Appreciating unusual pieces and more comfortable waters

Northern Sinfonia
Northern Sinfonia

REVIEW: Northern Sinfonia, Alnwick Playhouse.

It’s a good while since the Northern Sinfonia was represented at the Playhouse, and the Alnwick Music Society concert given by the string principals on May 14 was a welcome return, with a well-filled auditorium.

The first half consisted firstly of Shostakovich’s Two Pieces for String Octet, an early piece of his, but showing the clear marks of his later style. The two movements were an elegy and a furious scherzo of the kind we are familiar with in his symphonies. This 1925 composition was followed by a recent work by a contemporary composer, Brett Dean’s Epitaphs, portraits in sound of several departed friends. In some ways it was an unusual piece, and I don’t know whether the audience liked it, but the applause showed a willingness to listen and appreciate it. There was no doubt that the players excelled in presenting both quite tough works in the best light. The second half took us into more comfortable waters with wonderful performances of music from a young wunderkind and an old man’s autumn offering. Richard Strauss’s beautiful Sextet from his opera Capriccio provided us with a stream of warm lyricism and Mendelssohn’s superb Octet was delivered with elan, more than enough to send us home enriched from a concert of the highest quality.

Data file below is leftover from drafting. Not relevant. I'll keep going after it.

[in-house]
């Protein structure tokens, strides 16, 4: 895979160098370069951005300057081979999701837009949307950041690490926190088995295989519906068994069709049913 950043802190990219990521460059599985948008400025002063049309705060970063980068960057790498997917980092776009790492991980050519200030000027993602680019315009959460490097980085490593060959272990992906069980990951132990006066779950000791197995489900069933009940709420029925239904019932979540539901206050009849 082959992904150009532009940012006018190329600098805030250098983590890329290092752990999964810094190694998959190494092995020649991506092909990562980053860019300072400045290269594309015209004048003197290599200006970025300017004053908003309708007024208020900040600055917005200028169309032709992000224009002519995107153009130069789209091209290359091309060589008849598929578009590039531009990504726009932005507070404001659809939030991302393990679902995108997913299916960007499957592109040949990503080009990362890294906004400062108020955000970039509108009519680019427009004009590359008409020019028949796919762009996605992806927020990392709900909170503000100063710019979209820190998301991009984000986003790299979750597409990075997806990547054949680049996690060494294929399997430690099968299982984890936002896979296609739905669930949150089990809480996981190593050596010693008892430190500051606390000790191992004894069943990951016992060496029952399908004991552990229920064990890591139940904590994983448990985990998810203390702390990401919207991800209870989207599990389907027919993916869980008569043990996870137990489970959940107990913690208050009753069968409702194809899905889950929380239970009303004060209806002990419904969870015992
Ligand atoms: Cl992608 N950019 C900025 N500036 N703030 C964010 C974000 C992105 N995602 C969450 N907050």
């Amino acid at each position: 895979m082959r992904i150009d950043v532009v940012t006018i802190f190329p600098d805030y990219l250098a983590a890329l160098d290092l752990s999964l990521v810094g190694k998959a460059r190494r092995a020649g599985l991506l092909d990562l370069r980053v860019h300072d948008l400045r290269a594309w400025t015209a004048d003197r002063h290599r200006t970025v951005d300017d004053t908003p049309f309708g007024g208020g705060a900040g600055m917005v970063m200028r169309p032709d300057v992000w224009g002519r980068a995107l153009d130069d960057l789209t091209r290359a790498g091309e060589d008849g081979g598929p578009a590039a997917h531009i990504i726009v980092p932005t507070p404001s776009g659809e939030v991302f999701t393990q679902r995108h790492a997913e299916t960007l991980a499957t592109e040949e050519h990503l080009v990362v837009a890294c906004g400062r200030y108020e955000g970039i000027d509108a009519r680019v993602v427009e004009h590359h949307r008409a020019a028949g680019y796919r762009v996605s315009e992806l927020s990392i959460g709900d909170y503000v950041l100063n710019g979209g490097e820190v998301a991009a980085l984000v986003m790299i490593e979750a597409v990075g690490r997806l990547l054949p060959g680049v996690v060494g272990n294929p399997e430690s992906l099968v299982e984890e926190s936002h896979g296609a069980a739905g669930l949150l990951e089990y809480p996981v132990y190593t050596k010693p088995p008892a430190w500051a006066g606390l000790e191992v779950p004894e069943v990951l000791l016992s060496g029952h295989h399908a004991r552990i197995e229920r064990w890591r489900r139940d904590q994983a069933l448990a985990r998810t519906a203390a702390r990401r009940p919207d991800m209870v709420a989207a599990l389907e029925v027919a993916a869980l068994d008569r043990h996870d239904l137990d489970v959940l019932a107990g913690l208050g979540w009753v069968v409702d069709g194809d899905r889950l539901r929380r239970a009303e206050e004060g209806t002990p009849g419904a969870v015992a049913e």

By Rev Martin Gilham